While I won’t comment here on the value of the Universitas 21 ranking of national higher education systems, or of the emergence of yet another higher ed ranking, I do think it is a timely reminder of the value of rethinking the missions and activities of international consortia (sometimes deemed networks) of universities.  As Heike Jöns and Michael Hoyler have pointed out in various talks, consortia like Universitas 21 and the Worldwide Universities Network (WUN) emerged in the late 1990s and early 2000s, the heyday of the dot.com boom era (remember that?!), a period when universities were exploring new mechanisms to competitively further their internationalization agendas (while simultaneously being seen to be doing so). Interestingly, several of them had early hopes to capitalize on the emergence of for-credit online education as a potential revenue stream.

Smaller, younger, and more exclusive than the national (e.g., Association of Universities and Colleges of Canada), regional (e.g., Association of African Universities), postcolonial/linguistic (e.g., Agence universitaire de la Francophonie; Association of Commonwealth Universities), and global (e.g., International Association of Universities) associations of universities, these international consortia/networks of universities were formed to bring together a group of peers (or almost peers) where some put forward a view that ‘you are only as strong as your weakest link.’ The logic was to bring together like-minded universities to engender deeper and more concentrated forms of collaboration that were impossible on a bilateral 1-1 basis as well as at larger national, regional, or global scales. These consortia, as originally envisioned, were not mechanisms for capacity building (e.g., on a North-South university to university basis); instead they were mechanisms to enable the carefully selected members to become more than the sum of their parts, so to speak.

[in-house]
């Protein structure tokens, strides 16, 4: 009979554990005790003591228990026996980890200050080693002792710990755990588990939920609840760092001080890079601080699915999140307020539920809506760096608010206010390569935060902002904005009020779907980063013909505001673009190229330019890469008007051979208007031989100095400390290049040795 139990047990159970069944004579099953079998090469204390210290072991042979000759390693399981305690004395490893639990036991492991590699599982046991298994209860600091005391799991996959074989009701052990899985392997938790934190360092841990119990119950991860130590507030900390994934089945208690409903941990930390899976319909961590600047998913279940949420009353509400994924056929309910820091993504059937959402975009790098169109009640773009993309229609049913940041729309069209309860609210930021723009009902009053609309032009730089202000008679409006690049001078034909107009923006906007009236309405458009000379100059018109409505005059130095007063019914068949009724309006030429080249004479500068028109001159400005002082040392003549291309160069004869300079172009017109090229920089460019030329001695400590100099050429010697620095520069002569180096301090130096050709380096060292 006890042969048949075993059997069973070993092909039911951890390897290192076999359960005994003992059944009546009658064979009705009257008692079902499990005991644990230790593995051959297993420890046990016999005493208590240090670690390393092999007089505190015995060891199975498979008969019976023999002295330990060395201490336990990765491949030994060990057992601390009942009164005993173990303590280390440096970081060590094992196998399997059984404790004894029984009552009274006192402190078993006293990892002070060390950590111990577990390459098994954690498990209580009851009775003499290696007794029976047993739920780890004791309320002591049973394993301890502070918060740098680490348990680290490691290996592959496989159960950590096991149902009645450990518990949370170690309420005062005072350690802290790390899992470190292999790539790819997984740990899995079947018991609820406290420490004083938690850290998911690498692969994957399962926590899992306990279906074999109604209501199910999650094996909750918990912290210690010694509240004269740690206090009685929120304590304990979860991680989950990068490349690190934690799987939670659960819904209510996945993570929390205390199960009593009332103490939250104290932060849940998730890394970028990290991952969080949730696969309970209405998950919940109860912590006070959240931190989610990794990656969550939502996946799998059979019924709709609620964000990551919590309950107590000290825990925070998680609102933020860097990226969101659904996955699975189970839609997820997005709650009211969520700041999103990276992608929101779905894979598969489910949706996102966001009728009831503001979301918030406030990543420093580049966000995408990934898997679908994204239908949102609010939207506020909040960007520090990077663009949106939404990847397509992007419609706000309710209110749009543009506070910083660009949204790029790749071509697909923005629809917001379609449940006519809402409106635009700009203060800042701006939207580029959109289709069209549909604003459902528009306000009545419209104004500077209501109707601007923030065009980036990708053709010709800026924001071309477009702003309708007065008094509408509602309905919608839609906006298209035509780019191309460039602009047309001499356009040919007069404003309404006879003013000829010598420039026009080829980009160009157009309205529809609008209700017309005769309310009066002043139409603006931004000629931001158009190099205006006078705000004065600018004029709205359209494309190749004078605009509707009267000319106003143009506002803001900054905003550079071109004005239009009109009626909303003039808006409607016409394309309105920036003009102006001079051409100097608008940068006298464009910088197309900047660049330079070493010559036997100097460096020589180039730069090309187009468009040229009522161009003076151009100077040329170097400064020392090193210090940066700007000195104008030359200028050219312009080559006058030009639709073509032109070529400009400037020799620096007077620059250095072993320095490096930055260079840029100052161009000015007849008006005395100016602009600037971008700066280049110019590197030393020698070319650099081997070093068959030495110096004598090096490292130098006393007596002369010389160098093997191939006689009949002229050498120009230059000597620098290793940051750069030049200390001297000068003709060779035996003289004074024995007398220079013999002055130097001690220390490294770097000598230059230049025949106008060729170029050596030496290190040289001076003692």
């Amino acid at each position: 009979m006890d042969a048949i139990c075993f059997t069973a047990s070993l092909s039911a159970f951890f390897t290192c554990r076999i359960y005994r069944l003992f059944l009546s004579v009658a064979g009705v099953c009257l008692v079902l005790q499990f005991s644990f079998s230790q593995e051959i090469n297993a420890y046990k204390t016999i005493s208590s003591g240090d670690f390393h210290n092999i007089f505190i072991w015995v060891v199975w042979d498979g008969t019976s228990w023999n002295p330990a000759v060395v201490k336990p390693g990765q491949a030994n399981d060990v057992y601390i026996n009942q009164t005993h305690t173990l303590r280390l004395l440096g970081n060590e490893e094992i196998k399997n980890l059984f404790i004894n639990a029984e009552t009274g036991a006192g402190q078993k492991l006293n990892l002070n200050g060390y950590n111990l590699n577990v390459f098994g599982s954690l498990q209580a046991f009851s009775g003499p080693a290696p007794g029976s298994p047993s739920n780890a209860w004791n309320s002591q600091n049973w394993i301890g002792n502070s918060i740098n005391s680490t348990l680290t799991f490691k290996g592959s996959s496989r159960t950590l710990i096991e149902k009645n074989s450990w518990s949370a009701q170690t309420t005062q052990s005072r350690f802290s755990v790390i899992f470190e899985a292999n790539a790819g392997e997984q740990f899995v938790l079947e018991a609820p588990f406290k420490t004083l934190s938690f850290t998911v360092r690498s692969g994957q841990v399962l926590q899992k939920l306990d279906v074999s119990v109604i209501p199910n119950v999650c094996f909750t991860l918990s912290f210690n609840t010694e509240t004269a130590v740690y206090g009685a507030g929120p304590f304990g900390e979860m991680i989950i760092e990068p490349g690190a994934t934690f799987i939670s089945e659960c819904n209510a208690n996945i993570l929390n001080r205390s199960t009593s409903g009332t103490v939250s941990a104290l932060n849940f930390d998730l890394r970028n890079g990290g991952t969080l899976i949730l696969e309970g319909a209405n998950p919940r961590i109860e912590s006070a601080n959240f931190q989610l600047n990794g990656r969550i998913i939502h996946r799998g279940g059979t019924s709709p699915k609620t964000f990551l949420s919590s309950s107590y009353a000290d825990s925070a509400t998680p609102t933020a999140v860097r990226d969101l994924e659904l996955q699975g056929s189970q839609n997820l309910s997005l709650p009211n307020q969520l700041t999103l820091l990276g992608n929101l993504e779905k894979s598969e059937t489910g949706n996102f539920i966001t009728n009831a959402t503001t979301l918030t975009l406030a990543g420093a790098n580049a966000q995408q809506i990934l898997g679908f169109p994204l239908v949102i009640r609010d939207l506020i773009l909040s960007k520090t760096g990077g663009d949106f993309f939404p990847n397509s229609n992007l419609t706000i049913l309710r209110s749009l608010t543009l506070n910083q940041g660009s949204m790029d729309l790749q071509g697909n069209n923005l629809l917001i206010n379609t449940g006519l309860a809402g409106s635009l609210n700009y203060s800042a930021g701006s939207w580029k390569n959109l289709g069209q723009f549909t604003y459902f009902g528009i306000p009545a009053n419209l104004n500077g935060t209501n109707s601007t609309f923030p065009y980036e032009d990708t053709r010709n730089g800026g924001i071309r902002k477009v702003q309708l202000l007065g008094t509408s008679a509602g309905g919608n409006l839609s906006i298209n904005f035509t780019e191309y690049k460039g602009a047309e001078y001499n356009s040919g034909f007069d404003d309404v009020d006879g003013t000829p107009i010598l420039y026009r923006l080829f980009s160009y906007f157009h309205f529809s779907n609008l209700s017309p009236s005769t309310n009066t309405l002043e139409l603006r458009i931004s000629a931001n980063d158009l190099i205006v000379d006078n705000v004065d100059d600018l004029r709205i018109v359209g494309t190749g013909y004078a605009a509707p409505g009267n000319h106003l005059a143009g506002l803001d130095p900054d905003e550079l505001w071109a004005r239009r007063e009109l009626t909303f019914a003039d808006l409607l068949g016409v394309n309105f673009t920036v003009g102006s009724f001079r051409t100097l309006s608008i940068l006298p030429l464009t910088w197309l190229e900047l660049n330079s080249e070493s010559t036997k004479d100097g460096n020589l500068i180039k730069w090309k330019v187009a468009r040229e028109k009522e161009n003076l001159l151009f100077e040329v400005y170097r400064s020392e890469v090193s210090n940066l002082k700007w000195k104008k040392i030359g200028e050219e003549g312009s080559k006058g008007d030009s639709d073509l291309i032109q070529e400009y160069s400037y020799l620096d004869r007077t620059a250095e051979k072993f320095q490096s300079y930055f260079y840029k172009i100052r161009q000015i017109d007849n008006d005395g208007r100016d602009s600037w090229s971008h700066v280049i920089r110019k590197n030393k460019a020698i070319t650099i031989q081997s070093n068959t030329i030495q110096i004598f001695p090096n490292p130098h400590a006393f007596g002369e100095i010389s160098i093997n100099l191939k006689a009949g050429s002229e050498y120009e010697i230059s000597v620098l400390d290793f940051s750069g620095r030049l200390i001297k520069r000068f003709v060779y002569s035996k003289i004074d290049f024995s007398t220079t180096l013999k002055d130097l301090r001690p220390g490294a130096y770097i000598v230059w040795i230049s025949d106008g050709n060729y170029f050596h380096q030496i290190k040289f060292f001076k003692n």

It is safe to say, with the benefit of hindsight, that such international consortia of universities have had variable levels of success since their emergence in the 1990s and 2000s. Indeed Stephen Toope, the President of the University of British Columbia (UBC), had this to say in 2011:

Inviting the world in—from brilliant hiring to attracting the top international students—cannot of itself create the critical mass of talent that’s needed to solve fundamental global problems. We need partners. We must collaborate, not only with other universities but also with community groups, civil society organizations, industry, and government.

And yet, you might be thinking, we’ve built partnerships! We’ve formed networks! We’ve been collaborating! Yes, and I would argue that so far, none of the university networks that arose at the turn of this century has fulfilled its promise. Truly successful networks typically arise in an organic fashion, from the bottom up. We can’t direct this kind of growth hierarchically. But we can, I believe, foster the conditions in which it will happen naturally. [my emphasis]